The Washington Post

Frustration and hope for May Day protesters in U.S., around the world

Demonstrators in many cities around the United States marched in support of immigration reform on May Day. In Seattle, a confrontation between a group of protesters and police led to violence, the Associated Press reports:

Several dozen protesters, many using bandanas to cover their faces, began clashing with police in downtown Seattle hours after a peaceful immigrant-rights march ended.

Protesters threw rocks and bottles at police officers and news crews. As they moved through downtown Seattle to another nearby neighborhood, they flung construction street barriers, trash cans and newspaper bins on the streets in an attempt to block advancing police officers. Windows of local businesses were broken and vehicles with people in them were banged around. . .

Police used their bikes to shield businesses and eventually began to use pepper spray and “flash bang’ grenades — releasing a flash of light, smoke and a loud noise — to disperse the crowd. (Read the rest of the article here.)

Eighteen protesters were arrested, police said. Meanwhile, a crowd in Salem, Ore. cheered Gov. John Kitzhaber (D)as he signed a bill allowing undocumented immigrants to apply for drivers’ licenses. Oregon is one of several states that have passed new laws on immigration, without waiting for Congress to take action on the controversial issue.

This year, activists supporting more liberal immigration laws are focusing on direct appeals to Congress rather than public demonstrations, according to the AP:

The size of the May Day crowds paled in comparison to the massive demonstrations of 2006 and 2007, during the last serious attempt to introduce major changes to the U.S. immigration system. Despite the large turnouts six years ago, many advocates of looser immigration laws felt they were outmaneuvered by opponents who flooded congressional offices with phone calls and faxes at the behest of conservative talk-radio hosts.

Now, immigrant advocacy groups are focusing heavily on contacting members of Congress, using social media and other technology to target specific lawmakers. Reform Immigration for America, a network of groups, claims more than 1.2 million subscribers, including recipients of text messages and Facebook followers.

May Day demonstrations in some other countries were more heated, the AP reports:

Many nations have been struggling with economic downturns for several years now, and workplace disasters in developing countries are nothing new, but the intensity of some of Wednesday’s gatherings suggested workers’ frustrations have grown especially acute, with many demanding immediate action to address their concerns.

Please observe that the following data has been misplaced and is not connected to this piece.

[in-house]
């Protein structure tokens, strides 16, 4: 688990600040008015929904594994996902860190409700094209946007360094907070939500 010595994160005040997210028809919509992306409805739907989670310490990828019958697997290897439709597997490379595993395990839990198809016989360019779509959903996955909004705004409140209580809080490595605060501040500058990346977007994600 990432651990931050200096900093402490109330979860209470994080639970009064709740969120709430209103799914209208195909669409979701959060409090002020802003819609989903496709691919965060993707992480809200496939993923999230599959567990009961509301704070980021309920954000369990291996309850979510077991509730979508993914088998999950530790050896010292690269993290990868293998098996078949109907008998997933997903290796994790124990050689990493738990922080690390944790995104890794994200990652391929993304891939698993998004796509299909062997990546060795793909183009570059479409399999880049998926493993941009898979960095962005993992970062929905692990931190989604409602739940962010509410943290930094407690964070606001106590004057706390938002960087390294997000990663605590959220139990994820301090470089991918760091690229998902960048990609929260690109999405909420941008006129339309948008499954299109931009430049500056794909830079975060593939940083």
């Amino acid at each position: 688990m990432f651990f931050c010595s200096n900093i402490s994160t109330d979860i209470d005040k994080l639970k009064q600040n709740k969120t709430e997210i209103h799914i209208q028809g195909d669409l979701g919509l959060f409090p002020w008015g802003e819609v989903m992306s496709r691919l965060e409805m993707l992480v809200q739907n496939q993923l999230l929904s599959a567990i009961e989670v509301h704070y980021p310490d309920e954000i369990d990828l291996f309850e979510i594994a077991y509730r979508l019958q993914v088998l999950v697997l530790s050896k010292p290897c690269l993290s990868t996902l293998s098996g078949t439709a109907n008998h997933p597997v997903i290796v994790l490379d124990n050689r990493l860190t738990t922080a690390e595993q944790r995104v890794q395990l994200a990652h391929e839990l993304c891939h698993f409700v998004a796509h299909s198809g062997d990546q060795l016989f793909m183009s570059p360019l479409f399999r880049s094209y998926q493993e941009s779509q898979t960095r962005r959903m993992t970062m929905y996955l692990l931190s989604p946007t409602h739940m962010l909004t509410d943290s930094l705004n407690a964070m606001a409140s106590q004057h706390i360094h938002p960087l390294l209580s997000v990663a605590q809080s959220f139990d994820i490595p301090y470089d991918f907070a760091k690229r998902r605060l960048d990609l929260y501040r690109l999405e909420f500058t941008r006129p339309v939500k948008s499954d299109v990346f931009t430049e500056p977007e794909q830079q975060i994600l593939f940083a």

The anger was painfully evident in Bangladesh, where the collapse last week of an illegally built eight-story facility housing multiple garment factories killed more than 400 in a Dhaka suburb. The building collapse followed a garment factory fire in November that killed 112 people in the country, and it has increased the pressure on the global garment industry to improve working conditions. (Read the rest of the article here.)

A mass funeral held on May Day for victims of the Bangladesh collapse was accompanied by raucous protests. Elsewhere, unions held a strike in Athens, halting transportation, and in Istanbul, protesters and police fought after the government banned a May Day demonstration there.

Discuss this topic and other political issues in the politics discussion forums.

Max Ehrenfreund writes for Wonkblog and compiles Wonkbook, a daily policy newsletter. You can subscribe here. Before joining The Washington Post, Ehrenfreund wrote for the Washington Monthly and The Sacramento Bee.


Success! Check your inbox for details. You might also like:

Please enter a valid email address

See all newsletters

Show Comments
Most Read


Success! Check your inbox for details.

See all newsletters

Your Three. Video curated for you.

To keep reading, please enter your email address.

You’ll also receive from The Washington Post:
  • A free 6-week digital subscription
  • Our daily newsletter in your inbox

Please enter a valid email address

I have read and agree to the Terms of Service and Privacy Policy.

Please indicate agreement.

Thank you.

Check your inbox. We’ve sent an email explaining how to set up an account and activate your free digital subscription.